Wednesday, August 21, 2013

Of Mice and Mountains

Here is my confession: I still look for silver bullets. For all that I have written about the future being better and richer and more varied than anything that has come before, for all that I whisper these hopes to myself in the doubting nights, and preach them to friends on sunny days, I have dark times when I am looking for The Answer to present itself.

Of course this will never come. And, even if it did, I’d be fundamentally unlikely to trust it to be real and comprehensive.

It has been almost a month since I saw the mountain of coal sitting beside the ocean at the Brayton Point Power Station. I’ve been afraid to look up the rate of use per day and calculate how the mass I saw could have shrunk or re-grown in that time. The challenge of how to build a better world than the one that requires us demolish real mountains and make ourselves sick in order to live our daily energy-sucking lives…this has kept me awake some nights and made my days a little sadder now that I have some better grasp on the physical enormity of the problem. It’s terrifying and daunting and now I have tears in my eyes again about this.

Because I do not know what to do, and nothing that I do know how to do is anywhere close to what I would deem “enough.” I don’t know what enough looks like, and I know that even when an action isn’t enough, you have to do it anyway.

I ran away from all this darkness and doubt over the weekend. I went to the mountains, surrounded myself with the crisper air and the colors of sunlight on granite and schist and balsam fir and good people all the rest that I love up there. When I lived in the mountains, when I found my mountain people and we engaged in the common work peculiar to those beautiful hills, one of the best things I learned was how very capable we humans can truly be. An action needs to be done, and there being no one else there to do it, no one to pass the buck to, you quickly learn to jump in with little knowledge and cautious instinct. You have to trust yourself to be able, and to correct any mistakes you make. And to feel no shame in trying and failing, in learning.

When I look to my time in the mountains, there are things that I want to mine, to bring down the trails and into the world as so many treasures. There are the obvious things, that a hotel sleeping 100 people can run off of wind and solar and propane, that we simply do not need so much stuff, that physical labor is not something to avoid, that the best times of life happen when you least expect them, and so on. But, above all that, I would bring down that spirit of willing-to-risk-capability.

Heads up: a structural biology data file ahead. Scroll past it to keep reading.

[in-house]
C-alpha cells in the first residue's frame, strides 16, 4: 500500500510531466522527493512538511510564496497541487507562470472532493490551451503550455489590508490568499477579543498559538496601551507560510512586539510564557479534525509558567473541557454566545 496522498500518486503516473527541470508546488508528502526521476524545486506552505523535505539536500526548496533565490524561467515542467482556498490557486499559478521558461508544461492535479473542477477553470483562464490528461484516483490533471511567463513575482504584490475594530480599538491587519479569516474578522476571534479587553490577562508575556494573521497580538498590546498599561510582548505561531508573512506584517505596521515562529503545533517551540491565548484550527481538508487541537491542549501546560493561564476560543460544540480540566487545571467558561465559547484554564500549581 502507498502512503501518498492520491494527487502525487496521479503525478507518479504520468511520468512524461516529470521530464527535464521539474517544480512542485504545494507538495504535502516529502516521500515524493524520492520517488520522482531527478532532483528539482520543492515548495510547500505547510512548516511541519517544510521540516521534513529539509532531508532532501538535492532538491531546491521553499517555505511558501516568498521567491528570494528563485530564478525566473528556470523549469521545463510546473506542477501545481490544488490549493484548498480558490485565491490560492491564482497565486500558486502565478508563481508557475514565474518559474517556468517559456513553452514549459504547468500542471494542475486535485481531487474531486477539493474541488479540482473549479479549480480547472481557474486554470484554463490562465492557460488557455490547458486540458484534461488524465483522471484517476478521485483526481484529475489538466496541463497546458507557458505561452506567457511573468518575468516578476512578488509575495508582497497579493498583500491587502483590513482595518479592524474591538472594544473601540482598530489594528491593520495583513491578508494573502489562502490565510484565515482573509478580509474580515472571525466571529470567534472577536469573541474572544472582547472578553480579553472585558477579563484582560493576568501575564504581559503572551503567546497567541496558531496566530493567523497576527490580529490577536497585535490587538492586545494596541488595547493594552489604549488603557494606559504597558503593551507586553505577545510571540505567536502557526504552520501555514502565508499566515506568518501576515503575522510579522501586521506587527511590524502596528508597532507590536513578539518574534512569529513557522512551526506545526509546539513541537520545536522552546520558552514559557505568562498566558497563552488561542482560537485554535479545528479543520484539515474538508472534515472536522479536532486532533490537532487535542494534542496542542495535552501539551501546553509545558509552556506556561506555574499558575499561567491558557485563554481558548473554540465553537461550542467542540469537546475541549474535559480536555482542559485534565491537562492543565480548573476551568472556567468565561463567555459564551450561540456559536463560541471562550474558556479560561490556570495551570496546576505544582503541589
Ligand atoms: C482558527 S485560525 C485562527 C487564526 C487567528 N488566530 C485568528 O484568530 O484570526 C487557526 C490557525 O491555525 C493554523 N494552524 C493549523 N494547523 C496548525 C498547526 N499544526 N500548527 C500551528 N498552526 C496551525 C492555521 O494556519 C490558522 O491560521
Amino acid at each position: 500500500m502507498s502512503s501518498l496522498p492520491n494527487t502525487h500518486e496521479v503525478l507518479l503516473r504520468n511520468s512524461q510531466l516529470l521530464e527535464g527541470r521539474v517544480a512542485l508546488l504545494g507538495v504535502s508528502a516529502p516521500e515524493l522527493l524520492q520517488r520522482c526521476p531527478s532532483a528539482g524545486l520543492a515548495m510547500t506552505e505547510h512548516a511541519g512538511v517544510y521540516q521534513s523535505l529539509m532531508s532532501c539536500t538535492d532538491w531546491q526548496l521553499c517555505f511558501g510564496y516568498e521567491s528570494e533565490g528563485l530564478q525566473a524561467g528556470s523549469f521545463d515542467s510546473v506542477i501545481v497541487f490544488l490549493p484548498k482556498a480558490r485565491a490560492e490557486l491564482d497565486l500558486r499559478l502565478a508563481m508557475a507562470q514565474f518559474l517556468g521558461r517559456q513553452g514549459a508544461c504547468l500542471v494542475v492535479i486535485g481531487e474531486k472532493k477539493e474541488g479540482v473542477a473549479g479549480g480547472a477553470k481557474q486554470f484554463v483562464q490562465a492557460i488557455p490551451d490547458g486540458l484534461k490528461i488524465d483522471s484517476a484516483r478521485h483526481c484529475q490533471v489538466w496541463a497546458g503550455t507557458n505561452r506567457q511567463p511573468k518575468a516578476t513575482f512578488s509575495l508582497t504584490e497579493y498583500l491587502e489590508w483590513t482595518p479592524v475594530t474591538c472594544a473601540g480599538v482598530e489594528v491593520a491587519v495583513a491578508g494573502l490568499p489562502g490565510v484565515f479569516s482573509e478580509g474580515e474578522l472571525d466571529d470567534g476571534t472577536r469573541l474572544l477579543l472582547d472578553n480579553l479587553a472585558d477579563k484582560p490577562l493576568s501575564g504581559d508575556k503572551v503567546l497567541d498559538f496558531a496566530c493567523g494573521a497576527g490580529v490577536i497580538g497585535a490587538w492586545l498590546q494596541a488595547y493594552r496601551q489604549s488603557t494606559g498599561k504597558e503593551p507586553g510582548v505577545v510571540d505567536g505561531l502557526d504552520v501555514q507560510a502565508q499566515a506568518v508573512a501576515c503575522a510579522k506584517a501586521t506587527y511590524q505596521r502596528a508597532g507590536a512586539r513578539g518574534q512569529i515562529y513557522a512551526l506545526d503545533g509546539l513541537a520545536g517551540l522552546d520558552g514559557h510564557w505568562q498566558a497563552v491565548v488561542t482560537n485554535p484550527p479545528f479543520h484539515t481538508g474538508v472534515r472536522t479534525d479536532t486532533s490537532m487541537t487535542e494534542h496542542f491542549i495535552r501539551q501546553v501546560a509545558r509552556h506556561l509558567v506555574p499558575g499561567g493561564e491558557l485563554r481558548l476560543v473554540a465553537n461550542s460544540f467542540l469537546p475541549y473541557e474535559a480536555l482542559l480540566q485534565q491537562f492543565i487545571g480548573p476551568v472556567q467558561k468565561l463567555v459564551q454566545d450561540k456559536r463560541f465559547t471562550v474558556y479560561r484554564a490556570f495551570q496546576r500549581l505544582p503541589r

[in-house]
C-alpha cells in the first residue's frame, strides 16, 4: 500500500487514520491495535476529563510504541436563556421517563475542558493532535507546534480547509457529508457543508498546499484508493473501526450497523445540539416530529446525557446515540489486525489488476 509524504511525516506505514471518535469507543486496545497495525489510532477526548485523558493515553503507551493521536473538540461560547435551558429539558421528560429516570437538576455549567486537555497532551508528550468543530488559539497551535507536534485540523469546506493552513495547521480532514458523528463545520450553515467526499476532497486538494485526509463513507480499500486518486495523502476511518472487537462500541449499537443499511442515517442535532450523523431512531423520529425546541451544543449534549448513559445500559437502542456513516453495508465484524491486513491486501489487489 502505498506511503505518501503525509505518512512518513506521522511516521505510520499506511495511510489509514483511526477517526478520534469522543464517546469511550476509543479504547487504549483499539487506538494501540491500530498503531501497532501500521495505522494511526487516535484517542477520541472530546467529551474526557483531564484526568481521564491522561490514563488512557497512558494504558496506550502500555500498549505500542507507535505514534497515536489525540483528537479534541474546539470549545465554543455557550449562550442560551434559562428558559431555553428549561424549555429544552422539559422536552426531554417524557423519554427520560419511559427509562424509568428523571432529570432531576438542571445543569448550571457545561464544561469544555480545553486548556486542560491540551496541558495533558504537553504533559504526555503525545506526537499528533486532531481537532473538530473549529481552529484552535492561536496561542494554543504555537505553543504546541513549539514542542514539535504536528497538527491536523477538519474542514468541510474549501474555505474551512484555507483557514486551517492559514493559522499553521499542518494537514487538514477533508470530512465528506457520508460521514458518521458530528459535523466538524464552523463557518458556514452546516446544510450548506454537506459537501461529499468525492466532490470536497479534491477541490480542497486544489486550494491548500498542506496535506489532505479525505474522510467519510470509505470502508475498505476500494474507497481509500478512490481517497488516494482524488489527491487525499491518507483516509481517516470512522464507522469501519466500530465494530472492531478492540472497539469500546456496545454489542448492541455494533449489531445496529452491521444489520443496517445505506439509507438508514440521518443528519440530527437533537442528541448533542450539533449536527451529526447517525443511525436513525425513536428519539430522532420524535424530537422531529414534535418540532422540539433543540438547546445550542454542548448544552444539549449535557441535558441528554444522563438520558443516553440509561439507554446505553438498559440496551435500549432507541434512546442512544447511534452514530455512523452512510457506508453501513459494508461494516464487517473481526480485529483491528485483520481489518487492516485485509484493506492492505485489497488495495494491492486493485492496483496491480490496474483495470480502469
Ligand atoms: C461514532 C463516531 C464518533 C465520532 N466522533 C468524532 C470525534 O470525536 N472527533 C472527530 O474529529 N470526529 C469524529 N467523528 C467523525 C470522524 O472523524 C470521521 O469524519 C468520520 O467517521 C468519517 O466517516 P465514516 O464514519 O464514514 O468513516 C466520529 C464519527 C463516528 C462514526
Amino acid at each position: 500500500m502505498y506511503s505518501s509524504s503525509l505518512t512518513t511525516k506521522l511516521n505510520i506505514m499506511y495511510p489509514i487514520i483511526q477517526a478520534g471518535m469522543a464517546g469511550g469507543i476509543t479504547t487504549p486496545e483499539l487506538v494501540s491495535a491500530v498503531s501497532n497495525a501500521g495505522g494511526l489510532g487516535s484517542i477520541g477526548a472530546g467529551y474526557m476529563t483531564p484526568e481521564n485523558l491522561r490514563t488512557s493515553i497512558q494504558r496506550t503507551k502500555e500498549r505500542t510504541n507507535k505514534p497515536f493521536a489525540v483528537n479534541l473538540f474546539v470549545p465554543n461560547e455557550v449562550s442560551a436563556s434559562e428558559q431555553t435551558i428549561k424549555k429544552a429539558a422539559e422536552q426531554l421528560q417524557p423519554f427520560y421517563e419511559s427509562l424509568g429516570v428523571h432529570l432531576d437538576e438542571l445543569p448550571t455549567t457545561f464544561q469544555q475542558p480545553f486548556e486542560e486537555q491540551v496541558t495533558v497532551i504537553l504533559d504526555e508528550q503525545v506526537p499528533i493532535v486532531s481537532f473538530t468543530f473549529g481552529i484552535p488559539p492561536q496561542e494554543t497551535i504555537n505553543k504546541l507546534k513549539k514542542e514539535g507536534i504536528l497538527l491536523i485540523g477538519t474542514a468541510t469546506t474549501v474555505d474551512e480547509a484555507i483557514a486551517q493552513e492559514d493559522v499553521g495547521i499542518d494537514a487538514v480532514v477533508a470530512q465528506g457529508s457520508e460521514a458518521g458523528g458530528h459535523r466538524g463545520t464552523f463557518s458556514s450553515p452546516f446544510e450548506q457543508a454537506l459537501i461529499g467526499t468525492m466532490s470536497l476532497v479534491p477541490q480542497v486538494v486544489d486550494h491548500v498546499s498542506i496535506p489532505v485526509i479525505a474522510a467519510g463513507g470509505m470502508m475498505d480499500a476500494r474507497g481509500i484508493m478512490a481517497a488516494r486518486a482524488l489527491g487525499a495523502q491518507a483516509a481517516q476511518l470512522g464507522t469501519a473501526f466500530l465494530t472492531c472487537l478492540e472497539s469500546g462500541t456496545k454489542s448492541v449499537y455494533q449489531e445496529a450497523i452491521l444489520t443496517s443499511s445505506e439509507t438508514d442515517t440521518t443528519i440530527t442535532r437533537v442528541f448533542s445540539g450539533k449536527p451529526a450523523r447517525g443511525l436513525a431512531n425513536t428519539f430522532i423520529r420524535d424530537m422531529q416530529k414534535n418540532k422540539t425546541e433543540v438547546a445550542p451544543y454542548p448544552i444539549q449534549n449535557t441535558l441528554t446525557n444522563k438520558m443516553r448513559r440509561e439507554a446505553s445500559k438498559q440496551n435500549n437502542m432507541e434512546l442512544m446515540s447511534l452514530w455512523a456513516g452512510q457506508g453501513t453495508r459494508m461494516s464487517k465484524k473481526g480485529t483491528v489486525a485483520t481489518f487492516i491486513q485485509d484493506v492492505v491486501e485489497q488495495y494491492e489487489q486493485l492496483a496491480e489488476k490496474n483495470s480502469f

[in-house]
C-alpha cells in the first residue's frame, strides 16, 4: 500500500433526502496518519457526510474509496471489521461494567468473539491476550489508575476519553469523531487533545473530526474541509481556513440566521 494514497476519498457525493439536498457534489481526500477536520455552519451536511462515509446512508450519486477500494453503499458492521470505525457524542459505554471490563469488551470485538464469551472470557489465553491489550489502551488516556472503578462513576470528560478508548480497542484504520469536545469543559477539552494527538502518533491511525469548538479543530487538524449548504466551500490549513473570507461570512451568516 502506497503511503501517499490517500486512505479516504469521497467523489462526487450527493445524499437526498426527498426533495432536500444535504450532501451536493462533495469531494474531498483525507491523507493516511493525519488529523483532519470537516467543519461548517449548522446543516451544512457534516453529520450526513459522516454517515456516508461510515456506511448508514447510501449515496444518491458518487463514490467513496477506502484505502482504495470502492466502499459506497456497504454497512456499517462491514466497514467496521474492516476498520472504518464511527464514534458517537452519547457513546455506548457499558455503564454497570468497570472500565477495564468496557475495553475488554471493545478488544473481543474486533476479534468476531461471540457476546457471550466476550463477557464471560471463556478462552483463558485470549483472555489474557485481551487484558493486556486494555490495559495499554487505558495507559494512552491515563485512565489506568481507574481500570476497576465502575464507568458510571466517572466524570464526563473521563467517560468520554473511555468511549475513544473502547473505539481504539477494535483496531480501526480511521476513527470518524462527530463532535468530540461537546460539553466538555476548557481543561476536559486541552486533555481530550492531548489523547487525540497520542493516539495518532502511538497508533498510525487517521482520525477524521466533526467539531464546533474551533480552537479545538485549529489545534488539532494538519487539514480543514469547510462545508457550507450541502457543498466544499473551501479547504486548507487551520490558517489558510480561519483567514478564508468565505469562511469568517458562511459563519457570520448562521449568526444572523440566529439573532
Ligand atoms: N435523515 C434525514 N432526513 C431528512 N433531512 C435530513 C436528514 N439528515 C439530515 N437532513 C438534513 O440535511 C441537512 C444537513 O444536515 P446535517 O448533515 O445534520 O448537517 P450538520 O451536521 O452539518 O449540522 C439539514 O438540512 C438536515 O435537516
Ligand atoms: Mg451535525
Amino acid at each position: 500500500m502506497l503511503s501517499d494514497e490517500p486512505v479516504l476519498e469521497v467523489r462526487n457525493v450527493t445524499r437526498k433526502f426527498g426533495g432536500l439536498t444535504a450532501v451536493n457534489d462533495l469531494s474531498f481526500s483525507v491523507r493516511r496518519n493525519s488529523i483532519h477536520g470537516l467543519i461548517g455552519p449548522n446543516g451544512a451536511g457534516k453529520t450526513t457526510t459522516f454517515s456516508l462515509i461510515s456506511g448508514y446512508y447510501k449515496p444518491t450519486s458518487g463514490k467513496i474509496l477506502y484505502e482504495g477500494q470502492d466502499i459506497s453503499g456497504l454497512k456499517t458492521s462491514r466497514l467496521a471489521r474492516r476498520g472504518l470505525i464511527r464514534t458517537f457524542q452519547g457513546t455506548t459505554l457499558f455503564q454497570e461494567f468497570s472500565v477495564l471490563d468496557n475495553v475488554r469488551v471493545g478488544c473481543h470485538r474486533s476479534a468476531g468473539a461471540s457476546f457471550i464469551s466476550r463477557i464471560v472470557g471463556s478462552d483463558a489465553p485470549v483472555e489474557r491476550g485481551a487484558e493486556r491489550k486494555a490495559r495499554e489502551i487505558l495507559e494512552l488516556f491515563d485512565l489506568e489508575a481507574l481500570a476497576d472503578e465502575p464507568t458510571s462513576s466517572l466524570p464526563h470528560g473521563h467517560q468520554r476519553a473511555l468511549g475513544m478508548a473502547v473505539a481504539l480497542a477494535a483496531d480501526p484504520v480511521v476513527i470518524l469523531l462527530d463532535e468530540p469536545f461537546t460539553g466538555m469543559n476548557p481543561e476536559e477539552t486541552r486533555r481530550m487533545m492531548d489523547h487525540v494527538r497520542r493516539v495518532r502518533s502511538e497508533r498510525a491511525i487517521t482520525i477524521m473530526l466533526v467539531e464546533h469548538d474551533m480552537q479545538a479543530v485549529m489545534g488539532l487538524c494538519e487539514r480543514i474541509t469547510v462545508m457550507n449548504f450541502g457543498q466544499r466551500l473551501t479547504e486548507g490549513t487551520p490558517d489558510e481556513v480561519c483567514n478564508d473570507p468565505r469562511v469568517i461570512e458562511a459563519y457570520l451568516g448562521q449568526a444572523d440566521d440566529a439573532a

If we’re going to escape the nefarious grasp of the Normal—the American unfillable hunger for new and more and bigger and shinier and faster, the race to the top that tramples our hearts and happinesses—then we’re going to need to trust ourselves of being capable of anything and everything beyond that tired way of being.

Specifically, I went to the mountains this last weekend because Madison Springs Hut was celebrating it’s 125th Anniversary. Anyone who has spent an appreciable amount of time in those walls will have many and sweet memories. I love this. But there is a strange dark side up there too—in general the huts, in my experience were lousy with mice. I cannot begin to quantify how many traps I set, how many mouse carcasses I sent flying into the krummholtz. It was disgusting, it was horrid to think of those naked pink feet and tails scrambling over your foodstuffs, it was a stark lesson in mortality and human entitlement to empty their gray-brown bodies from the traps. But it was part and parcel of being there, just another piece of life that needed doing. So, we all did it, and now we know.

When I came home to Cambridge on Sunday night, exhausted body and soul from my time at Madison, the first thing my housemate said was “could you set the mousetraps?”

I do not believe in Destiny, but often, the answers we’re looking for are closer than they seem. I want to bring the willingness to try and fail and learn and become capable out of the mountains. I had not thought that it would be through the mice. But then, if there are no silver bullets, then the multitude of answers and actions we need can and will and do come from anywhere, from everywhere.

My words are braver and stronger than I am—no matter what I say or do, I’m still haunted by all the specters of a changing climate and unhappy people questing for a sick version of Normal that is killing our planet. That’s still a big pile of coal--and it's far from the only one. Neither my blogs nor my mousetraps are evenly matched opponents for such harsh reality. But, one has to start somewhere.

I’m off to check the traps, you come, too?

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